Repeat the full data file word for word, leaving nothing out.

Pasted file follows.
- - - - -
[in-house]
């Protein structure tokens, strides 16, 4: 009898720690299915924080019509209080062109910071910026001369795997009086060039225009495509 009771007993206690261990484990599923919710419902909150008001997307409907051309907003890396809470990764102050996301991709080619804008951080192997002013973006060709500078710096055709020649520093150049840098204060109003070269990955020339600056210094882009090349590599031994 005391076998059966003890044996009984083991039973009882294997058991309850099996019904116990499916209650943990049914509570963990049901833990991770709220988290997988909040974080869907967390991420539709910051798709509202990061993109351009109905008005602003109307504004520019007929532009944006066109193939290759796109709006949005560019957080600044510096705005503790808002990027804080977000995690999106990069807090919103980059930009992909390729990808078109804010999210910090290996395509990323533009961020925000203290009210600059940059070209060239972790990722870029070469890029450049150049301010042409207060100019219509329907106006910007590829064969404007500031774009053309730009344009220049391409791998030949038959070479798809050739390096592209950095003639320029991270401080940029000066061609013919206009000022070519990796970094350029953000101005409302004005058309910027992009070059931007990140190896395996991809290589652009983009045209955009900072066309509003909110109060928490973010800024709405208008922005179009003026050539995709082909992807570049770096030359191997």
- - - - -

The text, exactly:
[in-house]
């Protein structure tokens, strides 16, 4: 009898720690299915924080019509209080062109910071910026001369795997009086060039225009495509 009771007993206690261990484990599923919710419902909150008001997307409907051309907003890396809470990764102050996301991709080619804008951080192997002013973006060709500078710096055709020649520093150049840098204060109003070269990955020339600056210094882009090349590599031994 005391076998059966003890044996009984083991039973009882294997058991309850099996019904116990499916209650943990049914509570963990049901833990991770709220988290997988909040974080869907967390991420539709910051798709509202990061993109351009109905008005602003109307504004520019007929532009944006066109193939290759796109709006949005560019957080600044510096705005503790808002990027804080977000995690999106990069807090919103980059930009992909390729990808078109804010999210910090290996395509990323533009961020925000203290009210600059940059070209060239972790990722870029070469890029450049150049301010042409207060100019219509329907106006910007590829064969404007500031774009053309730009344009220049391409791998030949038959070479798809050739390096592209950095003639320029991270401080940029000066061609013919206009000022070519990796970094350029953000101005409302004005058309910027992009070059931007990140190896395996991809290589652009983009045209955009900072066309509003909110109060928490973010800024709405208008922005179009003026050539995709082909992807570049770096030359191997």